Examples to Illustrate Research Relationships between NAMIC, NAC, and BIRN

As an example for the relation between NAC and NA-MIC, we briefly discuss the efforts in DT-MRI postprocessing. In the DT-MRI core within the NAC, the focus is on developing novel filtering, segmentation, and tractography methods for tensor data analysis. During the past several years the team has been working to filter the data using tensor valued Markov Random Fields and analysis of tracts using Laplacian Eigenmaps. The emphasis here is on techniques that have immediate application to clinical DT-MRI data using 3D Slicer.

This sets this work apart from work performed in NAMIC, where currently the algorithmic cores are working on more theoretical approaches to both tensor and non-tensor diffusion data. One important focus within NAMIC is to derive new statistical methods for quantitative measurements (UNC, Utah) and also to investigate non-Gaussian models such as diffusion Q-Ball imaging (MGH).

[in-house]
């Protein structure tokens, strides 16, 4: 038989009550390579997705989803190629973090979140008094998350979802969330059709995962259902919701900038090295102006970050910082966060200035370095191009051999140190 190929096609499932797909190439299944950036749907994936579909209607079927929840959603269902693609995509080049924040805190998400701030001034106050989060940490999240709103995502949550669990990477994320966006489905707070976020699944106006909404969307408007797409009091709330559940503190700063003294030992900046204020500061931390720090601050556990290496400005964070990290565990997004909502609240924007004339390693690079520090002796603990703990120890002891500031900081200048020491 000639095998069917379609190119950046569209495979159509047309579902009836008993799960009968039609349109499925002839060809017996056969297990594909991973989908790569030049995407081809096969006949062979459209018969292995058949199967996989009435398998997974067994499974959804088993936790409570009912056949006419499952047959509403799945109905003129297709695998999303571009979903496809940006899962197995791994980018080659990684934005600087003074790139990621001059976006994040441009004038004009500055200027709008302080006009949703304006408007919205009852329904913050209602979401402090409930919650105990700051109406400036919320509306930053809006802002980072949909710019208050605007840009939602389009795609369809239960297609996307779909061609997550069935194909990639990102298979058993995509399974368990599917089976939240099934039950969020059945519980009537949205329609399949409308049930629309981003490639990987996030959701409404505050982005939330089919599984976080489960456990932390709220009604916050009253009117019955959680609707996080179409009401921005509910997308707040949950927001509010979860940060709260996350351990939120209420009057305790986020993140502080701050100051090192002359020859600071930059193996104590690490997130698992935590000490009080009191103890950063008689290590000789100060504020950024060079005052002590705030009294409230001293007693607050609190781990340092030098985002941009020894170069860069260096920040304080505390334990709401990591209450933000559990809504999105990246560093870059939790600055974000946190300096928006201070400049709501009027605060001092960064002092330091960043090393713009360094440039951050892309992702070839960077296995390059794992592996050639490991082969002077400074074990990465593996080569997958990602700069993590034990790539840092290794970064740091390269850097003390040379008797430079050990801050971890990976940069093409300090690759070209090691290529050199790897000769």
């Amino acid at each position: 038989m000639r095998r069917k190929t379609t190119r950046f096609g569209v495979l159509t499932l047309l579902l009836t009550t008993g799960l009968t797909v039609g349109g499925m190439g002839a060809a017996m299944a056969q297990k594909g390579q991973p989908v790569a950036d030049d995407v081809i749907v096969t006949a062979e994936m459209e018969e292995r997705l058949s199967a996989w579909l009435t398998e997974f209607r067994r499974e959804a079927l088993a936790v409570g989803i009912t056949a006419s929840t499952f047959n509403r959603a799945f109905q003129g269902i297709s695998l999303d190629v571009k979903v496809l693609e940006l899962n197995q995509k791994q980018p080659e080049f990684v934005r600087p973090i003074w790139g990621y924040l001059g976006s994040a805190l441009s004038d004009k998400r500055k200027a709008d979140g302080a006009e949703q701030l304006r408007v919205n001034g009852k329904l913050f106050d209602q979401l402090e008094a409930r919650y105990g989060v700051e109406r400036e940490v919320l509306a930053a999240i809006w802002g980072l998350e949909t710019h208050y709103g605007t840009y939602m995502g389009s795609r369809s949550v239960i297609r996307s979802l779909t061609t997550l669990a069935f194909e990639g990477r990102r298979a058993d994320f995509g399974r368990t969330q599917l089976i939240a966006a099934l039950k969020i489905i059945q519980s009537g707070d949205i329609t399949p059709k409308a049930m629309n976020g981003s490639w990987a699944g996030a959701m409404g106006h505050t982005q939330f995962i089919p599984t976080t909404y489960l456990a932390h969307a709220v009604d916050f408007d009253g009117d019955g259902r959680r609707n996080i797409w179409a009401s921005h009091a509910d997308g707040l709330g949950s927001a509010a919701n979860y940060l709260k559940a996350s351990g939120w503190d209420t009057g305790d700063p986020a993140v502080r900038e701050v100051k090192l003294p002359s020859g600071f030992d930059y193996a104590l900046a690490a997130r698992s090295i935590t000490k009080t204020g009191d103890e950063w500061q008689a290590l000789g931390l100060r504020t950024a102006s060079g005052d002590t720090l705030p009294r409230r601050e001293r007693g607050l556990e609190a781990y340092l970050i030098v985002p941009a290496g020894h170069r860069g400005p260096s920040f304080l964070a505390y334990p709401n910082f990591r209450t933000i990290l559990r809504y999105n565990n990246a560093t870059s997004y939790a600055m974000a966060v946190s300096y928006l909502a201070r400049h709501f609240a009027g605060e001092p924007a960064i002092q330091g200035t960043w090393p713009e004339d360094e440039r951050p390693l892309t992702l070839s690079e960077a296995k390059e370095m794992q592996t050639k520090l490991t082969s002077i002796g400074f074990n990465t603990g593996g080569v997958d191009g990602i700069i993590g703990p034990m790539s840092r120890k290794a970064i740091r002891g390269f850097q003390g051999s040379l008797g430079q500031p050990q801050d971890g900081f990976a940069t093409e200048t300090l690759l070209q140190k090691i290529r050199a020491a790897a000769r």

The 3D Slicer software itself is used as a component of all three projects, but has very different uses driven by the needs of each project. NAC continues to develop the core functionality of Slicer for use by the broader scientific community and has a mandate to disseminate these results. It has been successful in coordinating and sharing image analysis software for image analysis software developers at BWH and nearby with solutions customized for the local environment. Dissemination, on the whole, has been successful with several thousand registered software downloads. But within NAC this effort is limited by the the number of analysis tools that can be incorporated and the ability to test the software in a wide variety of end-user environments. Slicer is built on ITK/VTK, which is a growing industry standard but is not yet widely accepted and requires significant effort to train developers. NA-MIC provides the support to integrate and disseminate a much larger portfolio of medical image analysis software contributed by developers far beyond the BWH site. The emphasis and funding for robust software engineering, training and dissemination is unique to NA-MIC and ensures that like the NAC software tools, those from other expert labs are widely available to the scientific community within a compatible software engineering framework. Slicer serves as the visualization platform for the BIRN project, for which specific modules are adapted to meet the needs of BIRN researchers. For example, significant developments have been made to support interoperability with the FreeSurfer software from MGH and the LDDMM software from JHU, both critical components of the Morphometry BIRN testbed.